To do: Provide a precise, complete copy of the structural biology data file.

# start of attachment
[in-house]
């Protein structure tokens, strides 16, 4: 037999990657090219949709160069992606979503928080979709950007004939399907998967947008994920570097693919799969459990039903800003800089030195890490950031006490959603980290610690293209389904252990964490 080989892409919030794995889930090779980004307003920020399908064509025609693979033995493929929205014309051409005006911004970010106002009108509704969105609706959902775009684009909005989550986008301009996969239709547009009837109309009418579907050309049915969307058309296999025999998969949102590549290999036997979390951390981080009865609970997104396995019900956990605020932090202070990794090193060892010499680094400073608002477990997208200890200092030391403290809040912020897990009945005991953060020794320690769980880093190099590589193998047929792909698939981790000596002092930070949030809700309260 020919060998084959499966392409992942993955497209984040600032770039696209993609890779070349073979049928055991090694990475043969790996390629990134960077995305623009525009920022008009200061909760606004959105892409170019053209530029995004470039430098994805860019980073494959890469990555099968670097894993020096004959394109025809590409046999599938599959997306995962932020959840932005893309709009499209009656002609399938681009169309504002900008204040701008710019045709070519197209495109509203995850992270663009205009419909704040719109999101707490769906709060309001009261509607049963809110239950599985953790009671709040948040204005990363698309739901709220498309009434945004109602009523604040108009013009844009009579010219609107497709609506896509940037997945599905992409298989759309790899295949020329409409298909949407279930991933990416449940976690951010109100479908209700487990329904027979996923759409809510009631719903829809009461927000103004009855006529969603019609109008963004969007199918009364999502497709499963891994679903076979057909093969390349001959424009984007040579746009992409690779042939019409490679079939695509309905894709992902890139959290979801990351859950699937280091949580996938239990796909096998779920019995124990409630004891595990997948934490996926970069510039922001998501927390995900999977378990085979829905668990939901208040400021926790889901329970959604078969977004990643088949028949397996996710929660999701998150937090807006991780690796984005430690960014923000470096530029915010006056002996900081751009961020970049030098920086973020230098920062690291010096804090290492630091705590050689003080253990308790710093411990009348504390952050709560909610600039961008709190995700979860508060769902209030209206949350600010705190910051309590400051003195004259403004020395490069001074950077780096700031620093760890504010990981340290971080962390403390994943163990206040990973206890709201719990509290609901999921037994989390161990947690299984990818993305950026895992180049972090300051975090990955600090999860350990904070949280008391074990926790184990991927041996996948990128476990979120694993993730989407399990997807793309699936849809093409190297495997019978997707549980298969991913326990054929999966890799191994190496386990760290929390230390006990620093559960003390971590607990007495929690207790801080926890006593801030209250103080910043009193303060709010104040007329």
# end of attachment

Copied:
[in-house]
């Protein structure tokens, strides 16, 4: 037999990657090219949709160069992606979503928080979709950007004939399907998967947008994920570097693919799969459990039903800003800089030195890490950031006490959603980290610690293209389904252990964490 080989892409919030794995889930090779980004307003920020399908064509025609693979033995493929929205014309051409005006911004970010106002009108509704969105609706959902775009684009909005989550986008301009996969239709547009009837109309009418579907050309049915969307058309296999025999998969949102590549290999036997979390951390981080009865609970997104396995019900956990605020932090202070990794090193060892010499680094400073608002477990997208200890200092030391403290809040912020897990009945005991953060020794320690769980880093190099590589193998047929792909698939981790000596002092930070949030809700309260 020919060998084959499966392409992942993955497209984040600032770039696209993609890779070349073979049928055991090694990475043969790996390629990134960077995305623009525009920022008009200061909760606004959105892409170019053209530029995004470039430098994805860019980073494959890469990555099968670097894993020096004959394109025809590409046999599938599959997306995962932020959840932005893309709009499209009656002609399938681009169309504002900008204040701008710019045709070519197209495109509203995850992270663009205009419909704040719109999101707490769906709060309001009261509607049963809110239950599985953790009671709040948040204005990363698309739901709220498309009434945004109602009523604040108009013009844009009579010219609107497709609506896509940037997945599905992409298989759309790899295949020329409409298909949407279930991933990416449940976690951010109100479908209700487990329904027979996923759409809510009631719903829809009461927000103004009855006529969603019609109008963004969007199918009364999502497709499963891994679903076979057909093969390349001959424009984007040579746009992409690779042939019409490679079939695509309905894709992902890139959290979801990351859950699937280091949580996938239990796909096998779920019995124990409630004891595990997948934490996926970069510039922001998501927390995900999977378990085979829905668990939901208040400021926790889901329970959604078969977004990643088949028949397996996710929660999701998150937090807006991780690796984005430690960014923000470096530029915010006056002996900081751009961020970049030098920086973020230098920062690291010096804090290492630091705590050689003080253990308790710093411990009348504390952050709560909610600039961008709190995700979860508060769902209030209206949350600010705190910051309590400051003195004259403004020395490069001074950077780096700031620093760890504010990981340290971080962390403390994943163990206040990973206890709201719990509290609901999921037994989390161990947690299984990818993305950026895992180049972090300051975090990955600090999860350990904070949280008391074990926790184990991927041996996948990128476990979120694993993730989407399990997807793309699936849809093409190297495997019978997707549980298969991913326990054929999966890799191994190496386990760290929390230390006990620093559960003390971590607990007495929690207790801080926890006593801030209250103080910043009193303060709010104040007329």